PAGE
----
Hand to Hold's Official Blog: Written by Parents for Parents

Will You Have Another?

pregnancy after a preemie

Decisions made from the heart

For the most part, I have been blessed with good health. The few times I contracted a cold or infection, I went to the doctor and got a prescription and a day later I would start feeling better. In my limited experience, doctors could fix things. And until my pregnancy complications, I believed they could always make things better.

It took a few days for the reality of my suddenly high-risk pregnancy to set in. I was admitted to the hospital during my 20th week of pregnancy. When I met with the Maternal Fetal Medicine doctor, I was convinced she would have the answer to make everything okay, but instead I was met with a lot of uncertainty. I was shocked to hear that there was no cure for my condition, and even worse, they were unclear what exactly was going on. Did I have a true case of incompetent cervix? Or was I experiencing preterm labor? The plan to keep me pregnant was not concrete. There was no guarantee that any intervention they tried would work, and ultimately I was forced to put things in the hands of God. I’m pretty certain it was a combination of medicine and prayer that kept me pregnant long enough for my daughter to have a chance at life here on this earth.

Fast forward four months. We had survived our NICU journey and had just brought our sweet baby home. No sooner had we settled in as a family of three, the questions began. ”Will you have another baby?” “Can you have another pregnancy?” And while it was difficult to hear these questions, it made me start to think about this for the first time. I was still healing emotionally from the trauma of having an early baby, but I knew that I needed to explore this issue further. Finally, two years later, I set up an appointment to meet with my obstetrician to discuss the risks of another pregnancy. I asked my husband to join me so that we could both hear the information that would eventually help us solidify an answer to the question that lingered in the far depths of our minds.

While again I was hopeful that “medicine” would have the answer, our conversation contained no definitive solutions. My OB addressed all of our questions, she let us know how she would manage another pregnancy, and she assured me that she would support our quest for another baby should we choose that path. It was during this meeting that acceptance finally settled in, the moment where the information in my brain finally aligned with the feeling in my heart, and I knew the answer. Leaving her office was a mix of emotions as my husband and I realized that we would no longer consider another baby. For us, for our family, the risks just seemed too great.

I’m incredibly grateful that I got to experience part of a pregnancy and that my daughter survived her early arrival. It has changed me as a mother. I notice the small things and I celebrate it all. But I’m sad that I will never have another baby to rock. I will never experience a third trimester or know what labor feels like. I will never have the newborn infant placed on my chest or the bonding moments of breast feeding. My daughter will never know the feeling of having a sibling. I will grieve this loss while I continue to move forward in my life.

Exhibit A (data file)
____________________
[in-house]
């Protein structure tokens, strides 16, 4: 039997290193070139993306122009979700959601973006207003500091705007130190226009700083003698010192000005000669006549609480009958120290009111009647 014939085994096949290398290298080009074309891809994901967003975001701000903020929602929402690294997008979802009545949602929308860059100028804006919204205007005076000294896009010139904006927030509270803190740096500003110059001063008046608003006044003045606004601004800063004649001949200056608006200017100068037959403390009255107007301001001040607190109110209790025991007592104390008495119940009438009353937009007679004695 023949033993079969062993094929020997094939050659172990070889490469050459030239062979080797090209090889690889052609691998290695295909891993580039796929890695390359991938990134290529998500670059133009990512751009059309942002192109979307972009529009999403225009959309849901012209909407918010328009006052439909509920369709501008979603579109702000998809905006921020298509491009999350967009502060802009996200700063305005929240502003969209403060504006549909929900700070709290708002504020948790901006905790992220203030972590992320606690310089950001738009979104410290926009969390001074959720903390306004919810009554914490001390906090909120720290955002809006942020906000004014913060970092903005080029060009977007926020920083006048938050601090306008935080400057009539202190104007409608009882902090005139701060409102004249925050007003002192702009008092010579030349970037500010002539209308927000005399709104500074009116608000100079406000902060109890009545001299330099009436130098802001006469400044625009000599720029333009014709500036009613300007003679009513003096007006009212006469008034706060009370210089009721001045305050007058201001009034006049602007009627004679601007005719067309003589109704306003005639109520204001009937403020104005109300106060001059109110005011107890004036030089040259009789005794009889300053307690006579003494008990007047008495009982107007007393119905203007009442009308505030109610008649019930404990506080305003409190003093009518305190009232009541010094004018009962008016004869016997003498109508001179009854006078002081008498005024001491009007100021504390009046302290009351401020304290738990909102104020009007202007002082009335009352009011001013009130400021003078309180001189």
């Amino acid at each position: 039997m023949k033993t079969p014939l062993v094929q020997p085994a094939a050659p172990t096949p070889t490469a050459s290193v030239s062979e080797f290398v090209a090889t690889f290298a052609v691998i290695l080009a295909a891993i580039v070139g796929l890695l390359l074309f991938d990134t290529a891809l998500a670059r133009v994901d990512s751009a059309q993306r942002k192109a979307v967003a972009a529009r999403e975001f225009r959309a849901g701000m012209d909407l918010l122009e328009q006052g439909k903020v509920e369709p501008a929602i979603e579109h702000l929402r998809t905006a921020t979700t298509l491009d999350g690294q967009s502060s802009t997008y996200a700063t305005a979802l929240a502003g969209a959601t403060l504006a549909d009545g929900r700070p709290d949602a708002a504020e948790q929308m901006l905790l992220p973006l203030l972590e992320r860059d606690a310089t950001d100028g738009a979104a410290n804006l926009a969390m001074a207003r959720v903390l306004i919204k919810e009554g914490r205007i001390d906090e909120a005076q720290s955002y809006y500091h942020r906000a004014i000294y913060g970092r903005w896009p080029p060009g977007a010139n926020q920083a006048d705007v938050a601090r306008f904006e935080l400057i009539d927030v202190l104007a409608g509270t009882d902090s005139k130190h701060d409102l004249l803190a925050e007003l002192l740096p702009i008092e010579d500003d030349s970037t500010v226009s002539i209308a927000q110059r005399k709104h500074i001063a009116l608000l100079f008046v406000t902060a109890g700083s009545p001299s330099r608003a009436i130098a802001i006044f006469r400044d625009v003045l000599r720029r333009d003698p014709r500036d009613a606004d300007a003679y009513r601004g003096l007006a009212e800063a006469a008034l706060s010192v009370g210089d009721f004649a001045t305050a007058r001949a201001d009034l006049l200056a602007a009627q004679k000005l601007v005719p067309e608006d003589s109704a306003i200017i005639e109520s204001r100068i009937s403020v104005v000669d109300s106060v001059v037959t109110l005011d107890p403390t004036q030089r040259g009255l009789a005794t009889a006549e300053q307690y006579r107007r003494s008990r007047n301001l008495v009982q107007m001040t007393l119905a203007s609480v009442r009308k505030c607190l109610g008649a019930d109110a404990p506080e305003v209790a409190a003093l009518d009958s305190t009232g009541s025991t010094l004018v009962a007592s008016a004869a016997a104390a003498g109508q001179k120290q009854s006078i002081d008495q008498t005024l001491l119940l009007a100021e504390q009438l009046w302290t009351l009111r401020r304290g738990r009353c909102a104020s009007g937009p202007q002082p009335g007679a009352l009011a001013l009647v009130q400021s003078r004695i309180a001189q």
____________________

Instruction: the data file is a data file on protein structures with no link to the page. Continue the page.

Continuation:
Rachel Pasquale About Rachel Pasquale

Rachel Pasquale (ME) is the mother to Isabella, her only child, born at 23 weeks, weighing 1 pound 6 ounces. After 107 days in the NICU she and her husband welcomed home a healthy baby. Despite being well supported during her entire journey, Rachel felt a profound sense of isolation, often feeling that those around her did not truly understand what she was going through. Her desire to help herself and others feel less lonely navigating the NICU led her to Preemie Babies 101. In addition to contributing to this website, Rachel is a member of the NICU Family Advisory Council at the hospital her daughter once called home. You can contact her through Facebook or via email.


  1. This was an incredibly evocative essay for me to read. My daughter was born at 28 weeks and is now a happy, healthy 2 year old. I’ve had people ask if we could or would have another baby, and there is no easy way to answer it. What I particularly appreciate about this post is that you (Rachel) chose not to have another child. Most people who ask me about having another always follow up with a story about another friend who had one preemie and went on to have full term babies, or about how I might have the opportunity to enjoy a healthy, “normal,” full length pregnancy. I almost feel I am letting those people down when I say we are not considering having another biological child, as if somehow I lack their faith that everything will be alright. But the truth is, I don’t need to test my faith, or theirs. I have faith that our incredible daughter, who was difficult to conceive and difficult to sustain in utero, was meant to be our biological child. I have faith that although I won’t know some of the seemingly simple joys of a healthy pregnancy or typical newborn experience, I got to have the incredible experience of having a baby who did not have a guaranteed survival and was not guaranteed a normal development. That experience allowed me a better understanding of hope, faith, and blessings than I ever thought possible.